Light blue represents stable ice on either side of the stream.
Pine Island is the largest glacier in the West Antarctic Ice Sheet and one of the fastest ice streams on the continent, with an average of over 4 km per year.
About a tenth of the ice sheet drains out to the sea by way of this glacier.
With its all-weather, day and night radar vision, the Sentinel-1 mission is an important tool for monitoring polar regions and the effects that climate change has on ice.

Holland said: “What humanity needs to know is what’s the sea level rise in 2100 and the biggest source of uncertainty in that is what’s going to happen to the ice sheets.”
Over the past decade the loss of ice shelf volume in Antarctica increased from 25km3 to 310km3 every year.
It is unclear whether the loss of ice is directly related to man-made climate change or a cyclical change in ocean currents.
But the extra sea level rise from ice sheets will exacerbate the rise caused by the expansion of oceans as the world warms.
Professor David Vaughan, director of science at BAS, said the findings would help scientists to make more accurate predictions about future sea level rise.
“The rate of ice loss, especially when considered in terms of the percentage of ice lost in the last two decades, is dramatic. This research is a significant step towards improving our ability to predict the future of the Antarctic ice sheet and its contribution to global sea level rise.”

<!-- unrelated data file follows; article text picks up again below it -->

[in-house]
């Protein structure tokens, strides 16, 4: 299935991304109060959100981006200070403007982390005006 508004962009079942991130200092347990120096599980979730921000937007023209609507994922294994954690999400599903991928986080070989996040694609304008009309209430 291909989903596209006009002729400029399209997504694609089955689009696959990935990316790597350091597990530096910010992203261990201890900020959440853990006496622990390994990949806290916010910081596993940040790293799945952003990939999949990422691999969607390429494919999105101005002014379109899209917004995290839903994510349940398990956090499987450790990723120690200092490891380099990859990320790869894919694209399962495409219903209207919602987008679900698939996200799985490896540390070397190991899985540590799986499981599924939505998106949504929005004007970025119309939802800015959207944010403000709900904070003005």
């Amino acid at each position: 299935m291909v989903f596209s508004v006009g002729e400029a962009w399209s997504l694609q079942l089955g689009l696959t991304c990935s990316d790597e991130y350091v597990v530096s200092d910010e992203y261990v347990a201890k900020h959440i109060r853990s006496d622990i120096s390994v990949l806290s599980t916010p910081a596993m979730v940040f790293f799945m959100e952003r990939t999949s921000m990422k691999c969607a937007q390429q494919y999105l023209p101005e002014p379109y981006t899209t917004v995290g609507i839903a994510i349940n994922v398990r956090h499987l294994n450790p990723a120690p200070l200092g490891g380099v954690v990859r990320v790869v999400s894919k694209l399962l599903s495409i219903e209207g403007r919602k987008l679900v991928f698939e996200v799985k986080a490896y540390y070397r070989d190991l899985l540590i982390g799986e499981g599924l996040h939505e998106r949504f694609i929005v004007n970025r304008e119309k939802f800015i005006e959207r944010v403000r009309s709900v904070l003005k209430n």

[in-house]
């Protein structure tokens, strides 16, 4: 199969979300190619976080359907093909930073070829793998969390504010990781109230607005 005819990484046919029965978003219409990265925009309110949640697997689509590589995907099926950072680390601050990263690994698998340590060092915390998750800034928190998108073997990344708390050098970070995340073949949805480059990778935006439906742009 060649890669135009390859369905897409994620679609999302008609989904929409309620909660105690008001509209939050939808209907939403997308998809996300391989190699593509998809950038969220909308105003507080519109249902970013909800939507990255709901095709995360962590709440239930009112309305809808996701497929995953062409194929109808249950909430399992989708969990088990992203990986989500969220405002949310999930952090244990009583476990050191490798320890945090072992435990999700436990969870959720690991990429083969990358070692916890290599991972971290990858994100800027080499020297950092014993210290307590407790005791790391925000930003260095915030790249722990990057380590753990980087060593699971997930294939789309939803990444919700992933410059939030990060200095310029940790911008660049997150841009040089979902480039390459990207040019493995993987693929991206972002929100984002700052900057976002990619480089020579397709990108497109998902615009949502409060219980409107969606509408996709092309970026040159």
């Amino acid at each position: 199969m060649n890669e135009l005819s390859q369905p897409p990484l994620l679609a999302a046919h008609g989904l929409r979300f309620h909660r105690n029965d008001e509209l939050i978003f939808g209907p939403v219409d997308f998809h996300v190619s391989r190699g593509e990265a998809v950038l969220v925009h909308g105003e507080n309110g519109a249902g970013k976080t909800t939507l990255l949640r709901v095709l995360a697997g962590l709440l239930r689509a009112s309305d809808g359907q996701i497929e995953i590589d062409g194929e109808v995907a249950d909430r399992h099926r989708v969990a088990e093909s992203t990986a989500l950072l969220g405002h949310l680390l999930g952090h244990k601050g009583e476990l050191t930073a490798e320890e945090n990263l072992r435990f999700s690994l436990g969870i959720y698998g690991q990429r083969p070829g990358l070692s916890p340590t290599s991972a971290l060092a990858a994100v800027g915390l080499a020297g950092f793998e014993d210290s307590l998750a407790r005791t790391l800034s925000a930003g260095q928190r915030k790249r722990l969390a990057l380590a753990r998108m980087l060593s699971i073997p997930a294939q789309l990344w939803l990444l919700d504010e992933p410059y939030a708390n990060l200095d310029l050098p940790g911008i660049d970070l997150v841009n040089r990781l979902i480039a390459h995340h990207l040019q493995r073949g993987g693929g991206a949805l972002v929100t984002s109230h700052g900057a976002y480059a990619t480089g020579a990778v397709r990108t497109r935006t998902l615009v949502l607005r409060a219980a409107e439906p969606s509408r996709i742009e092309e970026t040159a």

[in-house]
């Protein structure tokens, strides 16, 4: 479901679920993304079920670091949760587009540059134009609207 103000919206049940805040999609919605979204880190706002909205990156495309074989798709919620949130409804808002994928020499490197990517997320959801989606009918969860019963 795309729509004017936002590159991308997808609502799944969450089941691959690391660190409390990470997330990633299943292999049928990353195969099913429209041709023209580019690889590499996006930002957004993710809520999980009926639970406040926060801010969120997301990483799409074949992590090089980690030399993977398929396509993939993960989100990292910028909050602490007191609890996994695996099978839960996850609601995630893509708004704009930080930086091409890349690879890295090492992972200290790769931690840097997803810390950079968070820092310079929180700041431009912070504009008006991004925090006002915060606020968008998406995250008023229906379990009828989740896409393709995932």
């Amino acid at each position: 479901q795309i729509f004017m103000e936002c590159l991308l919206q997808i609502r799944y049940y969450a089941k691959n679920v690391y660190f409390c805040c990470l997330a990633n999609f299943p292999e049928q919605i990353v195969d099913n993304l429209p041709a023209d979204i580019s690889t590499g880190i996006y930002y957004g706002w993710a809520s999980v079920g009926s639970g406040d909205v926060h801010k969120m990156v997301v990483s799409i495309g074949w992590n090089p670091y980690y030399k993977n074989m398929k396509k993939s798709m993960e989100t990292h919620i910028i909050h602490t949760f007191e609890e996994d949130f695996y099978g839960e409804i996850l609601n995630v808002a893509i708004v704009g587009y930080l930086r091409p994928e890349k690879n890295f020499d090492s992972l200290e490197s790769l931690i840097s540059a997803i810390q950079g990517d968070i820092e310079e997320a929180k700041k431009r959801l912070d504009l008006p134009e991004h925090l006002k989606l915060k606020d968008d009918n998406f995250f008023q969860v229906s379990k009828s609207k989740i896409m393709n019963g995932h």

Schematic diagram of an Antarctic ice shelf showing the processes causing the volume changes measured by satellites.
Ice is added to the ice shelf by glaciers flowing off the continent and by snowfall that compresses to form ice.
Ice is lost when icebergs break off the ice front, and by melting in some regions as warm water flows into the ocean cavity under the ice shelf.
Under some ice shelves, cold and fresh meltwater rises to a point where it refreezes onto the ice shelf.
Helen Amanda Fricker, Professor, Scripps Institution of Oceanography, UC San Diego, Author provided

The western coast ice shelves contributed the majority of the ice loss.
The rate of loss increased by 70% in the last decade.
Two shelves in this region could completely disappear within a century.
Conversely, there were some areas in east Antarctica where the shelves stayed stable or grew slightly. Vaughan said the regional variations were predicted by previous studies.
Holland said it was important not to confuse floating ice shelves, which can be up to 2km thick, with the much thinner sea ice.
The one metre thick layer of sea ice around Antarctica has been expanding in recent decades, which some scientists think is because of increasing polar winds, which push the ice further out.

Links :
  • Climate Central : Antarctica’s Icy ‘Doorstops’ Thin; Rising Seas At Risk
  • Scientific America : Antarctica's Ice Shelves Thin, Threaten Significant Sea Level Rise
  • Washington Post : Antarctica’s floating ice shelves, the doorstop of the continent, are melting away
  • NPR : Big Shelves Of Antarctic Ice Melting Faster Than Scientists Thought
  • The Conversation : Shrinking of Antarctic ice shelves is accelerating